Introduction to B2B Brand Storytelling
In a world where your goal should be connecting and building long-lasting relationships with clients to be, it's important to resonate with the people whose problems you solve with your product or service.
If you think emotions and human interactions are irrelevant to B2B brand storytelling, "because you are targeting businesses", consider this a wakeup call:
B2B isn't about businesses communicating with businesses. It's about humans connecting with humans.
A brand story has the magical power of bringing your brand to life, providing it with context and granting your audience something to identify with.
This post will walk you through the elements of brand storytelling and finding your unique brand voice.
1. Find your "why"
People don't buy what you do, they buy why you do it. Finding your "why" will help you lay the grounds for your brand's story.
The guru on this matter is Simon Sinek. Marketers swear by his well-known "golden circle":
The idea is to understand:
- WHY your business is doing what it is doing.
- HOW your business helps and
- WHAT your business offers.
The answers to your "why" and "how" should be led by emotions. Cold answers result in heartless messages. Try staying indifferent to Microsoft's "why":
Inspiring right? Consider motivation, passion, and what emotions your answers should evoke among your target audience. Which leads us to the next element:
2. Understand your audience
Your content isn't for "everyone", it's important to figure out who your buyer personas are. Buyer personas are semi-fictional representations of your ideal buyer. Figure out what your buyer persona's goals and challenges are. What do they care about?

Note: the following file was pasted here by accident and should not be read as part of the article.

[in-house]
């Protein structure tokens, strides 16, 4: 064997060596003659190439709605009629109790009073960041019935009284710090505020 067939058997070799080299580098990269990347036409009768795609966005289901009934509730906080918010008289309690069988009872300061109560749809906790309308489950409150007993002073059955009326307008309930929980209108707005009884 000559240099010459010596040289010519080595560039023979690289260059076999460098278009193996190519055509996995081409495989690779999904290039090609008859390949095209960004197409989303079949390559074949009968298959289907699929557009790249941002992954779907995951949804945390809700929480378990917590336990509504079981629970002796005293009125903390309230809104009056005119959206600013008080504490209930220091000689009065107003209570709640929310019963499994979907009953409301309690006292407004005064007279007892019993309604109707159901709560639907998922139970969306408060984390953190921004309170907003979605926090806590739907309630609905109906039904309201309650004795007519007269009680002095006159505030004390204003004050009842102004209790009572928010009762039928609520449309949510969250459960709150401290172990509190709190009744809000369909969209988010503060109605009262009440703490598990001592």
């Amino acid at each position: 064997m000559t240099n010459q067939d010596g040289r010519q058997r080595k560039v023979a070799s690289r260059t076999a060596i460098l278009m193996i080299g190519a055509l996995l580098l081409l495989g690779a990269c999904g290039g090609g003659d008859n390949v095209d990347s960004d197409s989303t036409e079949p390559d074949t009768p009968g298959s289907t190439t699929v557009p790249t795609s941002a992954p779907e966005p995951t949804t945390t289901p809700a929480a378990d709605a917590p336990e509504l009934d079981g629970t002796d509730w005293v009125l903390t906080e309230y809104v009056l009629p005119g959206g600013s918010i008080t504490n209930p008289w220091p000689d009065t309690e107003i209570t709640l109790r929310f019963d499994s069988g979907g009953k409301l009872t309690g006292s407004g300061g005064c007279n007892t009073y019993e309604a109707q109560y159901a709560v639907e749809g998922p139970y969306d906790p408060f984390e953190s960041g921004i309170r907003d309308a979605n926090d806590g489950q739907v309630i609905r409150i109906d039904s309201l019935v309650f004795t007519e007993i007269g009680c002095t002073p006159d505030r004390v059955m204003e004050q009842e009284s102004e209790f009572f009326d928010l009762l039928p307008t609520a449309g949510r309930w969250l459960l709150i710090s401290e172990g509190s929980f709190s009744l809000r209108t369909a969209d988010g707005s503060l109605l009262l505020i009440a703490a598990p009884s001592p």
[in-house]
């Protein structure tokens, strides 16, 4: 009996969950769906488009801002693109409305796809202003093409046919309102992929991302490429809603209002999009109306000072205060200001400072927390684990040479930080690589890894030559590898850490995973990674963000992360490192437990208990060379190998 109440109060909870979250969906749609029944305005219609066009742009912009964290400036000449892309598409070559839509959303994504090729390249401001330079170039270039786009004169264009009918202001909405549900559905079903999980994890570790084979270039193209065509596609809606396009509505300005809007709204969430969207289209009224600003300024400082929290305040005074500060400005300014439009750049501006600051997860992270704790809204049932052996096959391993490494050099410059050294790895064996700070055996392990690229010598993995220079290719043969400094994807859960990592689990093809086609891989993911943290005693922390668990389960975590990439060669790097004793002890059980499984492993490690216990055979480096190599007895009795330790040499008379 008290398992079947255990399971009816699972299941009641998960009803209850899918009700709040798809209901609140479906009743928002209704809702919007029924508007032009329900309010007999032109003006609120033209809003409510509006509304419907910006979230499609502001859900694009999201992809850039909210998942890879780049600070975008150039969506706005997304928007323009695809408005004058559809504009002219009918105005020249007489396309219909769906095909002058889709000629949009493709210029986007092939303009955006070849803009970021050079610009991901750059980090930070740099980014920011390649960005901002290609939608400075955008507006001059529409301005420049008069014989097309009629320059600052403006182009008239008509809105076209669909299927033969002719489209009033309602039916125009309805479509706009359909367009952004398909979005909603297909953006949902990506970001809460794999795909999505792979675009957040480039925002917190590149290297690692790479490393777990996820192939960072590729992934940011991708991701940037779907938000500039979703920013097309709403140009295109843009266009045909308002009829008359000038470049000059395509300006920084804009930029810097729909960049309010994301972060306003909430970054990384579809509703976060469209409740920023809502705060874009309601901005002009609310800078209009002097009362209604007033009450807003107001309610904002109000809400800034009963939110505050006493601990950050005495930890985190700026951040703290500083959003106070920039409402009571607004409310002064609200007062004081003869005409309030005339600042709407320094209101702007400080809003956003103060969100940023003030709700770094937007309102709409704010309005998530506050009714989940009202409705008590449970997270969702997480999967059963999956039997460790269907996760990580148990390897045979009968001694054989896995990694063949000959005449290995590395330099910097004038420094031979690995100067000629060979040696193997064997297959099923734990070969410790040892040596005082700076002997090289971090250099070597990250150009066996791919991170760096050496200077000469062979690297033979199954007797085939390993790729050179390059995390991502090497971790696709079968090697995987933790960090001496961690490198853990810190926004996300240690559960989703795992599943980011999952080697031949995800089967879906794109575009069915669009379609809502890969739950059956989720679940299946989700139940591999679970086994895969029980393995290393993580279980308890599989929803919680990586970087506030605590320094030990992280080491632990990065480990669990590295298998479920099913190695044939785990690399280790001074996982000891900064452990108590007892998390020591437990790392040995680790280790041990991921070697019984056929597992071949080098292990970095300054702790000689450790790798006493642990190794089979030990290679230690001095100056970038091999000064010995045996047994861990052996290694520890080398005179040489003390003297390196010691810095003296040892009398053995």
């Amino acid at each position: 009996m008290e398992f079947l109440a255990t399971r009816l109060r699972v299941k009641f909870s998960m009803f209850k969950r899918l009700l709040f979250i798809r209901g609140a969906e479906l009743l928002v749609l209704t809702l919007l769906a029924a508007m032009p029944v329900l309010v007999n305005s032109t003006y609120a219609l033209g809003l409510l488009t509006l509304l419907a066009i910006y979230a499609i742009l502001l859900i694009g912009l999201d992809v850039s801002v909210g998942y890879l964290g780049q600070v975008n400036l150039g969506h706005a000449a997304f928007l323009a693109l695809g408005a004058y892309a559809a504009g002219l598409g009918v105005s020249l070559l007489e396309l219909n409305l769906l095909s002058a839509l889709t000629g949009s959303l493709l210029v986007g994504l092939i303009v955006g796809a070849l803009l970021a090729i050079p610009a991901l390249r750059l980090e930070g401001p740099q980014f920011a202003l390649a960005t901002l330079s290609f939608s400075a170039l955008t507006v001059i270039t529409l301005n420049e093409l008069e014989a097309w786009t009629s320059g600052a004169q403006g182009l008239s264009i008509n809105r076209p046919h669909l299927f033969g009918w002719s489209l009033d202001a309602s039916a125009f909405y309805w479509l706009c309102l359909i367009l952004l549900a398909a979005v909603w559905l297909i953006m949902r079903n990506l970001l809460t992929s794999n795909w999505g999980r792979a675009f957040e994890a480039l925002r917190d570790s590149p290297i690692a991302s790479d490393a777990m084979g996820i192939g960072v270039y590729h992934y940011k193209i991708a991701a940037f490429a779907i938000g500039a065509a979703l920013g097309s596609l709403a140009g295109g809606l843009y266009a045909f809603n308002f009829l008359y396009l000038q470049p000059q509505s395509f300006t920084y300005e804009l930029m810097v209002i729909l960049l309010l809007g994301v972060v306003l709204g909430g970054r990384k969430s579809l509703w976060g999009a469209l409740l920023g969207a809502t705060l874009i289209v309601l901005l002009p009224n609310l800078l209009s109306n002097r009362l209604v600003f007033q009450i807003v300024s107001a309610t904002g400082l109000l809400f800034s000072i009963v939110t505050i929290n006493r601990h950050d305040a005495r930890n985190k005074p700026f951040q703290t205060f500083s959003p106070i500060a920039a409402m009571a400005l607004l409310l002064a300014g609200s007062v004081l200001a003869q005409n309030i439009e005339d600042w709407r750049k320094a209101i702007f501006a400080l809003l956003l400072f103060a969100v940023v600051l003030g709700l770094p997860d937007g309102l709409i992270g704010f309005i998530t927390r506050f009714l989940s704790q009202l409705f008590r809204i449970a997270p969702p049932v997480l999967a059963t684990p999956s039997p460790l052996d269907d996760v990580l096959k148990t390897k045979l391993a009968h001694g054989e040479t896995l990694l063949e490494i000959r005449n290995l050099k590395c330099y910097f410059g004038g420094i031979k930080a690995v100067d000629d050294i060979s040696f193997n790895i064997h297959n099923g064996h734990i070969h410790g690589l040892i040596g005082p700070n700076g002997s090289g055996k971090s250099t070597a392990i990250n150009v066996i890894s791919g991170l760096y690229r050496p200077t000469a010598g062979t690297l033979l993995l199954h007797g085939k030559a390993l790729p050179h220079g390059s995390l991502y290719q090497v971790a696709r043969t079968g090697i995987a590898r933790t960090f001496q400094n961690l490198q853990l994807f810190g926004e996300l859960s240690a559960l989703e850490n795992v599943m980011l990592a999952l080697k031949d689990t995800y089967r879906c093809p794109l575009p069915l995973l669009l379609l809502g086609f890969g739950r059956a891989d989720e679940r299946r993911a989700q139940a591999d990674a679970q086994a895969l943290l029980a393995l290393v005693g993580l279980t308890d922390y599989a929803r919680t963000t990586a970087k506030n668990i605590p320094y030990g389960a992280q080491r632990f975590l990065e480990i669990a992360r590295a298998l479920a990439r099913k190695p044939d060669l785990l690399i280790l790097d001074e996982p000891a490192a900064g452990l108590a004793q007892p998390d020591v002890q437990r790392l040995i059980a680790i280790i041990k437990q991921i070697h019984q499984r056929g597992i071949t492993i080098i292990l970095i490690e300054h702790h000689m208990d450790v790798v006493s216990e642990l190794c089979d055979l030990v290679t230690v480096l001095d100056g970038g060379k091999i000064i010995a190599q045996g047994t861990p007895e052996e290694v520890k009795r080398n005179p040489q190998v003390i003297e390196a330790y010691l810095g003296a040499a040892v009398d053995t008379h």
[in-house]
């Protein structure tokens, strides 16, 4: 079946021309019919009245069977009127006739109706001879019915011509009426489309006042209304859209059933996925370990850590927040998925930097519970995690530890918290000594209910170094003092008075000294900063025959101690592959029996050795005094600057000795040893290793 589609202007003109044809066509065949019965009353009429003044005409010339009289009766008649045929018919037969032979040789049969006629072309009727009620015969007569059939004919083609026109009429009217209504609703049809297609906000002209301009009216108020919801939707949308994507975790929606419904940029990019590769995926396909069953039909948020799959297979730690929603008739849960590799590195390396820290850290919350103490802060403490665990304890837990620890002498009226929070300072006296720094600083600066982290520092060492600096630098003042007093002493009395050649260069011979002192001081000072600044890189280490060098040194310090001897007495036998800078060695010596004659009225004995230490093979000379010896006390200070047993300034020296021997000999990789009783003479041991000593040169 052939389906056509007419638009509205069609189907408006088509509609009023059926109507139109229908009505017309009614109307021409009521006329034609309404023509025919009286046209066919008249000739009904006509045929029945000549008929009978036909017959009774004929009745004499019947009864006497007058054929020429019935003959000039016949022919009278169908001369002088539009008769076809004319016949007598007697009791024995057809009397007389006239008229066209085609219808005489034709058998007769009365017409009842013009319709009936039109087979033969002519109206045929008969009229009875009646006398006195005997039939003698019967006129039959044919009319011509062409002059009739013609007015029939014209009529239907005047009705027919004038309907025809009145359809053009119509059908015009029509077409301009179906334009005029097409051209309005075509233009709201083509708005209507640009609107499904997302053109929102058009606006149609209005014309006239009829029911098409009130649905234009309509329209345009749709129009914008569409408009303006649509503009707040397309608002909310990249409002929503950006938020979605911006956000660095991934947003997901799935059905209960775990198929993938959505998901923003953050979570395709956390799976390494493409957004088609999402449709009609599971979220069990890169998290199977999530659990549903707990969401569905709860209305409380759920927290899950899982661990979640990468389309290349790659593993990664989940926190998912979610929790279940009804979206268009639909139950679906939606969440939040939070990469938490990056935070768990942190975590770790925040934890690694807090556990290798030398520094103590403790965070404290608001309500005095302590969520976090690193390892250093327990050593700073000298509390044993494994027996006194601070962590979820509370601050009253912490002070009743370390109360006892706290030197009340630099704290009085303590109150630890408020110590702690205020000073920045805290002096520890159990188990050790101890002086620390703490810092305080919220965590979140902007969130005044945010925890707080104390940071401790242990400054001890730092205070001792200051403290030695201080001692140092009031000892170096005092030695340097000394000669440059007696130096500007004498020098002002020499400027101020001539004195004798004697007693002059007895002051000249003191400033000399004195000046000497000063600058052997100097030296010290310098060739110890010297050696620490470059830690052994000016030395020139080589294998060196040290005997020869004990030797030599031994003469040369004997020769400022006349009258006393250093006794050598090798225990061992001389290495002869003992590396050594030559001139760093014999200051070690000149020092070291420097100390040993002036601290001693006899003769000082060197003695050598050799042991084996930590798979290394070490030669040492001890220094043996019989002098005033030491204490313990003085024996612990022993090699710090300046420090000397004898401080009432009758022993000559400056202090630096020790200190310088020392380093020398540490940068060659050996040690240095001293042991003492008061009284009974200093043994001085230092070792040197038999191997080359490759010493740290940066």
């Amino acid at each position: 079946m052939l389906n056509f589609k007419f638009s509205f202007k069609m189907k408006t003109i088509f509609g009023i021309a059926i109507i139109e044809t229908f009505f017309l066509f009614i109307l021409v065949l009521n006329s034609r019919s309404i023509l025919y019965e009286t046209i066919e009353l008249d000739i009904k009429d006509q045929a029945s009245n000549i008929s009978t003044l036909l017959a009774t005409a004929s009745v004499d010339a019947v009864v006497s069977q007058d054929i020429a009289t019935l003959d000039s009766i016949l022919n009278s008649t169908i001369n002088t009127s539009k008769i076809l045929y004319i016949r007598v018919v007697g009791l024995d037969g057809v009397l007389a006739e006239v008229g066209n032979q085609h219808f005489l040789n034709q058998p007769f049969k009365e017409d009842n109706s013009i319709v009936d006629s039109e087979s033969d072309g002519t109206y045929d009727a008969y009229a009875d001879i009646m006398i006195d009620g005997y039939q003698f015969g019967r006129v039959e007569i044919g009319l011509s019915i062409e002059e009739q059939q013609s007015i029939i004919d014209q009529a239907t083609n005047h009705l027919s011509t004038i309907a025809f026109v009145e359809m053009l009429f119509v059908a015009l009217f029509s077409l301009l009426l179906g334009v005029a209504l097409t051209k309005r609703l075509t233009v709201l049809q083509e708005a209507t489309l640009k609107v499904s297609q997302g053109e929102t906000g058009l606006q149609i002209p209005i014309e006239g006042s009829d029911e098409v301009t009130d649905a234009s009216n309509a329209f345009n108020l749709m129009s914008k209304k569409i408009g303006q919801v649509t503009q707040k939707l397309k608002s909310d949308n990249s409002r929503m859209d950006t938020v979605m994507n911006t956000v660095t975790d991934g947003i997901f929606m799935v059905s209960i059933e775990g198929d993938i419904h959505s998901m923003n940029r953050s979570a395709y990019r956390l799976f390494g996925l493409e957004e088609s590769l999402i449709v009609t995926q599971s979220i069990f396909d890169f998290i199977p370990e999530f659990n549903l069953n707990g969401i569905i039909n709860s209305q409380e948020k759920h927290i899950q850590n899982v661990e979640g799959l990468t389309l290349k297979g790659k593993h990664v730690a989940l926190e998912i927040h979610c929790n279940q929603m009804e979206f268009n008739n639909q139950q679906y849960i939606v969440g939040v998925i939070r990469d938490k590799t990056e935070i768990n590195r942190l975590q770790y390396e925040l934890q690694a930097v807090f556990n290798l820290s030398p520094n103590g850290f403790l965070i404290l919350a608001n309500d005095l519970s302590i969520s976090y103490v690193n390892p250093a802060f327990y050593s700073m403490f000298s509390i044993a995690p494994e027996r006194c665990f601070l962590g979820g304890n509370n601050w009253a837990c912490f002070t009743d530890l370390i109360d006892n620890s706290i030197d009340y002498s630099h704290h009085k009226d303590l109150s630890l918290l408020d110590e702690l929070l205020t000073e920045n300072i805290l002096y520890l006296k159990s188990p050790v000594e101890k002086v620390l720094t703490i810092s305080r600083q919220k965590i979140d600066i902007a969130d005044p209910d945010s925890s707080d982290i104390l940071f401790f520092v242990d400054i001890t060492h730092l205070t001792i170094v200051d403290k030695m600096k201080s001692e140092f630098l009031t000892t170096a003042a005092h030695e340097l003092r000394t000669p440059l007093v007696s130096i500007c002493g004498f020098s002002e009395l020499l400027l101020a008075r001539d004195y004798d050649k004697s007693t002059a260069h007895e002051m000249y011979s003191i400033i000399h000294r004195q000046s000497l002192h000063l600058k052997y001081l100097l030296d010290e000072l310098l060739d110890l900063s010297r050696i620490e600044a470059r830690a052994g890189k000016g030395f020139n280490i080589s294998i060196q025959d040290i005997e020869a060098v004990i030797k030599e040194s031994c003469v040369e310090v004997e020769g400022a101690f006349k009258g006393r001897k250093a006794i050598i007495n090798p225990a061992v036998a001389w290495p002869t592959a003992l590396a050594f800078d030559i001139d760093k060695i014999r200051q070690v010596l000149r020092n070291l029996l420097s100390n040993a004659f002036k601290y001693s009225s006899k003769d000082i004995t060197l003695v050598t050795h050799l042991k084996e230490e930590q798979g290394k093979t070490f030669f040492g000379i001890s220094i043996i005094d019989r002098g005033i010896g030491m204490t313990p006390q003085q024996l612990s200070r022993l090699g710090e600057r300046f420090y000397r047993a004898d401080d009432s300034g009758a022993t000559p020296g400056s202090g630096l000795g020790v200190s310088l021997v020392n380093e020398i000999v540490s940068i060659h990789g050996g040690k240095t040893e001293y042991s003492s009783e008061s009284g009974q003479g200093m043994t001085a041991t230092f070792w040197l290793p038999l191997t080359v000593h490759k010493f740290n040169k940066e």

3. Make sure your story includes a conflict
Once you understand your buyer personas, consider how you help them, what conflict are you solving? The conflict should correlate with your buyer persona's problems, their needs, and their stage in the buyer's journey.
Outline the problems your buyer personas have, with solutions that are relevant to their stage of the buyer’s journey. That will provide you with an understanding of the conflicts you can use in your content.
Remember this: if your story does not include a conflict, it's not a story it's a pitch!
4. Make sure your story includes a resolution
The purpose behind every stage of your story should be a resolution. Putting metaphors aside, your content should include a call to action that provides a solution relevant to the stage of the persona at hand.
5. Be authentic
“Tell the truth, but make it fascinating.” - David Ogilvy
People call BS quickly - don't make promises you can't keep and don't make statements you can't back up. This is a long term game, the idea is to build your brand's authority and get your personas to come back for more value. This however does not mean that you need to be "more of the same". A good storyteller will keep people on the edge of their seat. Make sure you aren't writing technically, remember your "why" and let it lead the way.
6. Be clear and concise
Don't get too in love with your own voice. There's no need to say the same thing in five different ways. Remember that people are impatient. Review each sentence and ask yourself
- does this contribute to the story?
- Does it add value?
- Is it interesting?
No? delete it.
All businesses have people behind them, all businesses have a soul. Brining your vision and passion to the front of your brand, is the key to generating human relationships that have the potential of evolving to long-term business co-operations. Learn your audience, tell your story, be authentic. There's no better way to attract strangers, get them to identify with your vision and "join your tribe".